Applications are now open for the American Airlines AAdvantage MileUp credit card, the latest co-branded airline credit card with no annual fee.
We previously wrote about the Citi AAdvantage MileUp when Citi and American Airlines announced it earlier this month. As a reminder, the card comes with a 10,000-mile bonus and $50 statement credit after spending $500 in three months. Cardholders also get 2x points on American Airlines purchases and at grocery stores.
We generally feel like airlines’ higher-value cards like the Citi AAdvantage Platinum Select World Elite Mastercard are worth the $99 annual fee. But banks realize many travelers are scared off by annual fees, so if you’re or looking for an easy way to add some AAdvantage miles, it’s worth considering.
What Benefits does the American Airlines AAdvantage MileUp Card Offer?
- 10,000 bonus AAdvantage miles and a $50 statement credit after spending $500 on the card within the first three months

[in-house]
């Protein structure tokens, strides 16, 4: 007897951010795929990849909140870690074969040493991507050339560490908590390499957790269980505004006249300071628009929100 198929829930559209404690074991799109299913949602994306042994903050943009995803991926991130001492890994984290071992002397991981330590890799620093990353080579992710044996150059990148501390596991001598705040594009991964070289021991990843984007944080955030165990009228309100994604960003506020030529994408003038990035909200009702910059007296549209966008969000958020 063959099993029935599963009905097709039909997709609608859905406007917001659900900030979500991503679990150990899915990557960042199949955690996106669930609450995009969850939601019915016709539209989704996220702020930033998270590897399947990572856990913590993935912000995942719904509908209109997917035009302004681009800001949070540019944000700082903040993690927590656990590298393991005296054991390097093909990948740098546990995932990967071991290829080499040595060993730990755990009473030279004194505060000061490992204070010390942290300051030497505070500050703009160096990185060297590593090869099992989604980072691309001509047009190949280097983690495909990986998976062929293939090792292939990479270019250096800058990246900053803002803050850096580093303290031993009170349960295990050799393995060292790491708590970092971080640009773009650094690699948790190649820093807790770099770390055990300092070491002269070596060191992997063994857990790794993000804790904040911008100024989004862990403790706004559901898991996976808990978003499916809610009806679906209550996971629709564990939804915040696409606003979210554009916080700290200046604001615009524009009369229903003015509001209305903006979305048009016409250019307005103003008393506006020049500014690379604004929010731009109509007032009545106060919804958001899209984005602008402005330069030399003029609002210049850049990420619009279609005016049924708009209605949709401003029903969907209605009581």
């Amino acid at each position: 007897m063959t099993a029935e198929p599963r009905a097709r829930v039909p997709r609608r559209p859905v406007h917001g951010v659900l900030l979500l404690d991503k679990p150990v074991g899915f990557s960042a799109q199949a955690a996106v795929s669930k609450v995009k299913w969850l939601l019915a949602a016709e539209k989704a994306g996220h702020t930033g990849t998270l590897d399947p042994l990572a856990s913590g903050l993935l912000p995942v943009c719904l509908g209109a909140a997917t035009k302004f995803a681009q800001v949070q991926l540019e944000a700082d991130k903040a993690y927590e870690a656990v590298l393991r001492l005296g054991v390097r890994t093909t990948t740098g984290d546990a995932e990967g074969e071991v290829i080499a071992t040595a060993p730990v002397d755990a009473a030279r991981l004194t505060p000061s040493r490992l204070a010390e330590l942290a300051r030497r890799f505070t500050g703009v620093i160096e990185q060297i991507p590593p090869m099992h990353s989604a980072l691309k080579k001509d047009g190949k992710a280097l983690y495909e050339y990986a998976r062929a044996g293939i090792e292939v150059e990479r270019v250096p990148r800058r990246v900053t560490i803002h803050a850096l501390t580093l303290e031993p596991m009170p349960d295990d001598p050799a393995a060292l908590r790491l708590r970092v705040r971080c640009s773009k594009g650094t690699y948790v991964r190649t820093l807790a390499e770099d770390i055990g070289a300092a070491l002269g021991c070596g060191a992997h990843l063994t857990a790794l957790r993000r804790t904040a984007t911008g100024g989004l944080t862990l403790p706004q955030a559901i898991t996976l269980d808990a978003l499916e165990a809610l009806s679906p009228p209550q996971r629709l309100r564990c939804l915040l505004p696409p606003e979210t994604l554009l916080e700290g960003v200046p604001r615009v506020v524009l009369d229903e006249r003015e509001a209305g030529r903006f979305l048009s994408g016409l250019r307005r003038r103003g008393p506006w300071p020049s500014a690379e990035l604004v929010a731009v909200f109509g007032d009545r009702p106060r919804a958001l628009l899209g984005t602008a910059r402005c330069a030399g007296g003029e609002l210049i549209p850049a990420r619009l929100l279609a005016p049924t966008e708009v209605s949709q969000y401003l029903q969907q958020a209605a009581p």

- No annual fee
- 2 miles per dollar spent on purchases made directly with American Airlines
- 2 miles per dollar spent on purchases at grocery stores
- 1 mile per dollar spent on all other eligible purchases
This card is more or less identical to the Blue Delta SkyMiles credit card from American Express. Both cards offer a 10,000-mile signup bonus with their respective airlines. However, 10,000 miles doesn’t get you very far – a short domestic one-way flight, at most. And like the Delta card, this AAdvantage card doesn’t come with benefits like free checked baggage or priority boarding.
There’s no denying that AAdvantage miles are worth collecting, though. Between great rates on domestic flights, a cheaper award chart for trips to Europe and maybe the best partner airline network between the three airline alliances, AA miles are tough to beat.
We’d generally recommend readers start with a card that comes with a bigger bonus and more benefit. Especially considering those cards waive the $95 annual fee in year one. However, the Citi AAdvantage MileUp card could be a good place for an aspiring frequent traveler to get started with a travel rewards card.
Editorial Note: Any opinions, analyses, reviews, or recommendations expressed in this article are those of the author’s alone, and have not been reviewed, approved, or otherwise endorsed by any card issuer.